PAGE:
HFs were net sellers of Global equities in March, though the net selling was mostly concentrated in the week ending March 19th, driven by the US and China – HFs added to shorts and sold longs in both countries. Despite this, N. Am was the only region to see net buying in March, while AxJ, Japan, and Europe were all net sold.
In line with the selling in March, the Global L/S ratio (ex. Quants) fell MoM, though it remains quite elevated over the longer term. Currently, the ratio sits just below 2.5x, which represents the 86th %-tile over the last 12M and the 99th since 2010.
THEME #2: Gross & Net Leverage (across Strategies) Falls from Recent Highs
Despite the fact we saw funds across all strategies adding to both longs and shorts on a net basis in March, the average gross leverage level (across strategies) fell from a +1.1 z-score at the start of March to a +0.9 z-score by month-end. For reference, gross leverage reached near peak levels since 2010 in late Jan of this year (in line with the last week of Jan. in 2018). After reaching a high since 2010 in mid-February this year, net leverage across strategies also fell in March from a +2.7 z-score to start the month to +2.5 z-score by month-end. The main drivers behind this were Multi-Strat / Macro and Asia funds, as net leverage fell -8% and -4% across the two strategies respectively.
… and then the 4 main themes on North American positioning:
THEME #1: Re-Grossing That Began In Feb Slowed in March, But Gross Leverage Remains Elevated
One the key trends following the Jan de-grossing event has been the re-grossing across single-names by L/S funds, which is something we saw play out throughout all of Feb and into the early days of March. The re-grossing trend has since slowed materially, with gross flows across single-names essentially paired off for the past ~2.5 weeks. While we have yet to see HFs de-gross in any material size, it has been an interesting break in trend, and comes at a time where gross leverage remains near longer-term highs – US L/S gross leverage now sits at 198% (95th %-tile since 2010), which is where it stood at the end of Feb.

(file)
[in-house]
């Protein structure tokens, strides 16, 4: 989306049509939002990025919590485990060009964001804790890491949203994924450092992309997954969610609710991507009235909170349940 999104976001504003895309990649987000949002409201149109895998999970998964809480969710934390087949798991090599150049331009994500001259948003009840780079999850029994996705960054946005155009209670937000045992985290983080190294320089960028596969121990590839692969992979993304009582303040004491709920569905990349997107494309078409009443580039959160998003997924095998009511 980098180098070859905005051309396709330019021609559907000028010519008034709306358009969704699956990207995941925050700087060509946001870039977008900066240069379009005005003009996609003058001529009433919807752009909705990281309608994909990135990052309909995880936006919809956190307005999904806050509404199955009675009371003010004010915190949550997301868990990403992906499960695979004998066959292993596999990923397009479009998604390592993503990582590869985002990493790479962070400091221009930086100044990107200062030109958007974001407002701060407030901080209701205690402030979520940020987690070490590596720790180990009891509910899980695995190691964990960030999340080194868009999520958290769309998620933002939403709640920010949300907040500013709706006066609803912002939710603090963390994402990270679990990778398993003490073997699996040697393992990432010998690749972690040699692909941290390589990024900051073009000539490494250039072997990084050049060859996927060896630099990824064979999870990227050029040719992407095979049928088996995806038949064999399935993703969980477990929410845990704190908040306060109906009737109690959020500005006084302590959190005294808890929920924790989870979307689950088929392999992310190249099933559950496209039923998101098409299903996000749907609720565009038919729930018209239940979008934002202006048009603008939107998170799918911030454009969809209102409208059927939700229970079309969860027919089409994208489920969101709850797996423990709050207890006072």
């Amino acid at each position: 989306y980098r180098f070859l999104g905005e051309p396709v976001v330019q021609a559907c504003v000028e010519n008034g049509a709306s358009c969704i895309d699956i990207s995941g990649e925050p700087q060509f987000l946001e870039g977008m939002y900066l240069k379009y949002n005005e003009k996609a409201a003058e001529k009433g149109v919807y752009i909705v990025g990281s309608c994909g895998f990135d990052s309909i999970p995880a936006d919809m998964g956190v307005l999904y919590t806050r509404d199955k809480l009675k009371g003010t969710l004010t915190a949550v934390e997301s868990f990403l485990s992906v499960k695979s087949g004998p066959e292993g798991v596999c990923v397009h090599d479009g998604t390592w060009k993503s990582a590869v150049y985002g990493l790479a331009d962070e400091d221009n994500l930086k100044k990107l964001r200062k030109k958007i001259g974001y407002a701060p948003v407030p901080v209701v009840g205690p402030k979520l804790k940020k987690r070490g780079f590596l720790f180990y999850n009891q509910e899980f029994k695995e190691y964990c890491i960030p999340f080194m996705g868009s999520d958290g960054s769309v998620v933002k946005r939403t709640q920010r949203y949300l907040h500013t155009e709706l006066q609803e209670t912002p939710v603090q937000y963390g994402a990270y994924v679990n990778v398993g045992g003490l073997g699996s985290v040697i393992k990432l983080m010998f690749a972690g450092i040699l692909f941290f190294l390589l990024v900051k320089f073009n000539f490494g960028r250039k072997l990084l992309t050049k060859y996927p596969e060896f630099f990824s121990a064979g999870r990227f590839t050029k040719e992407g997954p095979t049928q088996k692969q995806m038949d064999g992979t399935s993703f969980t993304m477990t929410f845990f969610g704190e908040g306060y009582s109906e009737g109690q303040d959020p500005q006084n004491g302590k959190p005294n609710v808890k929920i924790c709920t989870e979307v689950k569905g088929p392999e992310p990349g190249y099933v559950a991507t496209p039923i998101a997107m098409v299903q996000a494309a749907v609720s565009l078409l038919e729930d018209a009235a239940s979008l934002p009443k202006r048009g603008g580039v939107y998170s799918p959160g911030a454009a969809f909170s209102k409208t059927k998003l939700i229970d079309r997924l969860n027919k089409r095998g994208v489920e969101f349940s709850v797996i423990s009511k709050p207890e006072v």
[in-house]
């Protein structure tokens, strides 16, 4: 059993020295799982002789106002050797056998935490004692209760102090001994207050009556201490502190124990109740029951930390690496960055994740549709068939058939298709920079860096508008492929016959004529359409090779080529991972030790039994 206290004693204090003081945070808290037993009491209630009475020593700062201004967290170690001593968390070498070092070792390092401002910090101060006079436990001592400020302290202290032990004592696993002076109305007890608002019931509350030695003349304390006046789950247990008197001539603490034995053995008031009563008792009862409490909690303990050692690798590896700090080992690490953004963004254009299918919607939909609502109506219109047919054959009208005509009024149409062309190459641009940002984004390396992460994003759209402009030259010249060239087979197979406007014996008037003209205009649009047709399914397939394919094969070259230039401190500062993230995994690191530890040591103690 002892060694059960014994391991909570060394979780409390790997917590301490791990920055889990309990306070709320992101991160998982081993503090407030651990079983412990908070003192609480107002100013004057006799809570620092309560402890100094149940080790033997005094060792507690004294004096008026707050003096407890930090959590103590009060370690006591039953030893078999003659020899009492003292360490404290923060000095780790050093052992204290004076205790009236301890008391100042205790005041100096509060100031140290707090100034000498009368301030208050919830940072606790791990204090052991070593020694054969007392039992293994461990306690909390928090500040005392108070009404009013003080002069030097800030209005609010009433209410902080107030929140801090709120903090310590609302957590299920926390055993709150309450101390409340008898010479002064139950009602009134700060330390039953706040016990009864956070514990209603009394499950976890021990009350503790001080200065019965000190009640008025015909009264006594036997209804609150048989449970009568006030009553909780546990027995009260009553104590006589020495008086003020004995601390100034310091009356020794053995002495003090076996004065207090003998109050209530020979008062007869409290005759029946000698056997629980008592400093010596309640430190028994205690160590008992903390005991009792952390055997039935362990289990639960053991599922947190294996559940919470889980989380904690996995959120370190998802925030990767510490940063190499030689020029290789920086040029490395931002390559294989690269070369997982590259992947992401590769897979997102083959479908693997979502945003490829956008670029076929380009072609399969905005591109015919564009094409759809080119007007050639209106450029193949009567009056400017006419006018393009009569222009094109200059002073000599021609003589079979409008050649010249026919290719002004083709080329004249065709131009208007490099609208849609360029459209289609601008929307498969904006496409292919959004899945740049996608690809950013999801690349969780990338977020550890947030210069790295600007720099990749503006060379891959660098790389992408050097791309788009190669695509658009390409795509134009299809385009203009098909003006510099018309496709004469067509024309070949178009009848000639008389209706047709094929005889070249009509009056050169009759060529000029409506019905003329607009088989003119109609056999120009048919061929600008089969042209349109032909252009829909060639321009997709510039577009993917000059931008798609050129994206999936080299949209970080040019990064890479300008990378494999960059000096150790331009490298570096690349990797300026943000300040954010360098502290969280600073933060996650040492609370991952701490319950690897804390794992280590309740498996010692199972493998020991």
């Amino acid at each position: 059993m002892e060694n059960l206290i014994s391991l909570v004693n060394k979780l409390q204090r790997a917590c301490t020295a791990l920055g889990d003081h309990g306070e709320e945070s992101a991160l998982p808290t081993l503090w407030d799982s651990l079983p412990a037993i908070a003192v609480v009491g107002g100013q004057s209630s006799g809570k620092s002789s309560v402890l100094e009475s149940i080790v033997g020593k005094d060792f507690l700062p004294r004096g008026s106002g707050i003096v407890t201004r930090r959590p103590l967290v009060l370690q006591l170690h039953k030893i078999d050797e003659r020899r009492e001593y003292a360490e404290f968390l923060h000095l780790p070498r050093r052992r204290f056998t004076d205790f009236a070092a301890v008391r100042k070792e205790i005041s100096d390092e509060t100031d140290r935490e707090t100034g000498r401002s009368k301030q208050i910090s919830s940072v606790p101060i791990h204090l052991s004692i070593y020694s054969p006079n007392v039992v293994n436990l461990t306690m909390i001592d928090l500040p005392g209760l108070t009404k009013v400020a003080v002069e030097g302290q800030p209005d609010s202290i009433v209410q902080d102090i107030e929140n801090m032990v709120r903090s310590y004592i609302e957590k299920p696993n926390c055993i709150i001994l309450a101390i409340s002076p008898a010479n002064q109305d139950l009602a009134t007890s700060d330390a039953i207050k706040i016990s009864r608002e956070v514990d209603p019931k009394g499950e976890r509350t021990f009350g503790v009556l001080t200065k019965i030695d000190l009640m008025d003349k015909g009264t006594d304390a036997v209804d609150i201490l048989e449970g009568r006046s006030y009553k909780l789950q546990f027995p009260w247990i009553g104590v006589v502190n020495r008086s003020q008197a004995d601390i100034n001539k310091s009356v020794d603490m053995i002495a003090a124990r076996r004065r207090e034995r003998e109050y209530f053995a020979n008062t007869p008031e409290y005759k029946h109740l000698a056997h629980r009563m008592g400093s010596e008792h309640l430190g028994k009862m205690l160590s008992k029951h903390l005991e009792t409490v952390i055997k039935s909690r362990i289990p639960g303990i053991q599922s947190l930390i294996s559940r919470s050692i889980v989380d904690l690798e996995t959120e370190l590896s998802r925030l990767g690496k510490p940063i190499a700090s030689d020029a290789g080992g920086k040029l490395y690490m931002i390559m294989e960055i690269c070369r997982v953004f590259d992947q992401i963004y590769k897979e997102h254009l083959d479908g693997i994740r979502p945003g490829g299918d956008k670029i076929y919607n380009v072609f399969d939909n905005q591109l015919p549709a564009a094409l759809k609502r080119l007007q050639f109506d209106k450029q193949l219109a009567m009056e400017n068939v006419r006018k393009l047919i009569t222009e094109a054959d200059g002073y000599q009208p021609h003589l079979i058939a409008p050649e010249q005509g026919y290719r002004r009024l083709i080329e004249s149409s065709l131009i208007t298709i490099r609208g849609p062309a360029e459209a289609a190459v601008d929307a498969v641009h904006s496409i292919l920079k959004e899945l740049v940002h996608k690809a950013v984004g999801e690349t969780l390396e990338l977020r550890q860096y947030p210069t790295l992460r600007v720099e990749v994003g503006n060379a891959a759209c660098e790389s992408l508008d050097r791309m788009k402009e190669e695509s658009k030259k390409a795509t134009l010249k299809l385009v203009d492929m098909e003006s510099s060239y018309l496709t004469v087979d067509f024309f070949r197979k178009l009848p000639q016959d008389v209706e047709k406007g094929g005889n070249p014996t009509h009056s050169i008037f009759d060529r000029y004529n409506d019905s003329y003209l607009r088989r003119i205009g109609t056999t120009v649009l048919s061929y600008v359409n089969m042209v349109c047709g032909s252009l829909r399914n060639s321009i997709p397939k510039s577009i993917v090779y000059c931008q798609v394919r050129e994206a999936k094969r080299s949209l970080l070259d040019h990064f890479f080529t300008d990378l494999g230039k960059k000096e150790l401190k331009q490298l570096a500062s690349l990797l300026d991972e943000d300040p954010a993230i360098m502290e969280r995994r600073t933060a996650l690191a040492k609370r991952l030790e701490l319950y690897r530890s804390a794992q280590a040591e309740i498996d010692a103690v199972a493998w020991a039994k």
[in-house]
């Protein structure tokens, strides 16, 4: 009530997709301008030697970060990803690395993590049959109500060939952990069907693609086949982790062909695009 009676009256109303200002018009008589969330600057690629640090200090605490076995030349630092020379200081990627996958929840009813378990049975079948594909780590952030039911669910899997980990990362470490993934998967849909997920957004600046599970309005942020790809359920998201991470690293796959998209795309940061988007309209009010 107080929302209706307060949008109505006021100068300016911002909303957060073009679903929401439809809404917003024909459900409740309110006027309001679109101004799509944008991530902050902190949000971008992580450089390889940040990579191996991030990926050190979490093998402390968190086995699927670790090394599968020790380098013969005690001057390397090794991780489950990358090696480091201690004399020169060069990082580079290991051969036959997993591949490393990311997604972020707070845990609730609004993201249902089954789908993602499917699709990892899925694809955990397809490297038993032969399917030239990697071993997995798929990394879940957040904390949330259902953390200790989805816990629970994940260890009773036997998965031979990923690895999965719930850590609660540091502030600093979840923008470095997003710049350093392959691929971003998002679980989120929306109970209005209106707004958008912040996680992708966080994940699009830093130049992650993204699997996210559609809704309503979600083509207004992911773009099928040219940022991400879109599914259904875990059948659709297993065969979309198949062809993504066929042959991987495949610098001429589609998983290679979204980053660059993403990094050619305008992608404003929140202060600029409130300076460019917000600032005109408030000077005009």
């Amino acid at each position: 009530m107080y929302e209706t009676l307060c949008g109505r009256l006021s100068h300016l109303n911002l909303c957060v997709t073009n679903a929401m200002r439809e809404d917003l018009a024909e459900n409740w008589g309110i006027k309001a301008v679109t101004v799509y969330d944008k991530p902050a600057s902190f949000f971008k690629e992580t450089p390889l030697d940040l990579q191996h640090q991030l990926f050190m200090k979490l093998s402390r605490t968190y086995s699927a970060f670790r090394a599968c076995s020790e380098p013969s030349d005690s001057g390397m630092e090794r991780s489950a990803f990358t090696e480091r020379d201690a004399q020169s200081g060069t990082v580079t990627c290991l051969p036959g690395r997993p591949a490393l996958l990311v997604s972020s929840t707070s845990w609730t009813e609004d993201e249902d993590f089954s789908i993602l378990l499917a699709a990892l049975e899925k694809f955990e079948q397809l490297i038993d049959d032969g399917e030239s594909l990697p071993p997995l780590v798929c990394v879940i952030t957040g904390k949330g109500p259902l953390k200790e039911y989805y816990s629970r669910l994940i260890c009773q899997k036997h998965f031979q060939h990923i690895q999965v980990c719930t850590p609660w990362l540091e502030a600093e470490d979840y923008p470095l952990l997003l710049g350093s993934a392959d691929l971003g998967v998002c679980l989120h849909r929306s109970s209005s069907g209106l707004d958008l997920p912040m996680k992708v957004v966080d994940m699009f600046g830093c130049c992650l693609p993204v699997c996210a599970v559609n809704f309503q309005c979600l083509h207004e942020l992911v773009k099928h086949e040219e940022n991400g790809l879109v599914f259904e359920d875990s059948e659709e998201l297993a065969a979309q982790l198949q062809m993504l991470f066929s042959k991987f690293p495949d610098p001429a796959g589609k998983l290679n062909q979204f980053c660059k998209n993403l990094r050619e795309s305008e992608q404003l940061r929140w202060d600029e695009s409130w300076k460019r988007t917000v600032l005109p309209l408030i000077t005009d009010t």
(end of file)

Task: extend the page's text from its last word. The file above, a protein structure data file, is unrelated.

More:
THEME #2: Growth and Value Detract from L/S Returns; HFs Beginning to Rotate Towards Value
Long Growth / short Value was one of the more effective trades throughout all of 2020, as attribution from the two factors was one of the main drivers behind the strong positive alpha generated last year. 2021, however, has been a much different story with the two factors now among the largest detractors from total return across US L/S positions. The negative attribution began in late 2020, but it wasn’t really until this past month where we began to see HFs actively rotating away from Growth into Value – currently, net exp to Value is near ~6 month highs, though it remains light relative to longer-dated history.
From a flows perspective, most of the rotation took place in the weeks ending 3/19 and 3/26, with these two weeks in particular among the largest weeks of buying of Value / selling of Growth in the past year.Z
THEME #3: HFs Add to Higher Quality Names in the Back Half of March
In addition to buying Value on a net basis in the month of March, HFs were also relatively large buyers of the Quality factor. The majority of the buying took place in the 2nd half of March as the factor began to outperform, which perhaps indicates a declining risk appetite, with HFs favoring higher quality names. The shift towards Quality was largely driven by a shift away from small caps in favor of large cap stocks. Net exposure to Quality, like Value, is also close to ~6 month highs, but remains in the 24th %-tile since the start of 2019.
THEME #4: Flows to Large Cap Tech Turn Positive, While Unprofitable Tech Sentiment Cools
In line with the shift towards Large Cap names / Quality / Size, HFs were net buyers of Large Cap Tech in the back half of March. Net exposure to this cohort of names had bottomed in early March as flows had been trending towards selling for most of 2021 (and also in late ’20), but it has since rebounded sharply in recent weeks.
On the other hand, we’ve seen the buying of the more ‘Unprofitable / Expensive’ Tech names slow, in line with the challenging performance of these names. Net exposure had reached a high at the end of Feb, but the combination of marginal amounts of selling (short adds) and weak relative performance have caused net exp to fall to the 69th %-tile over the last 12M.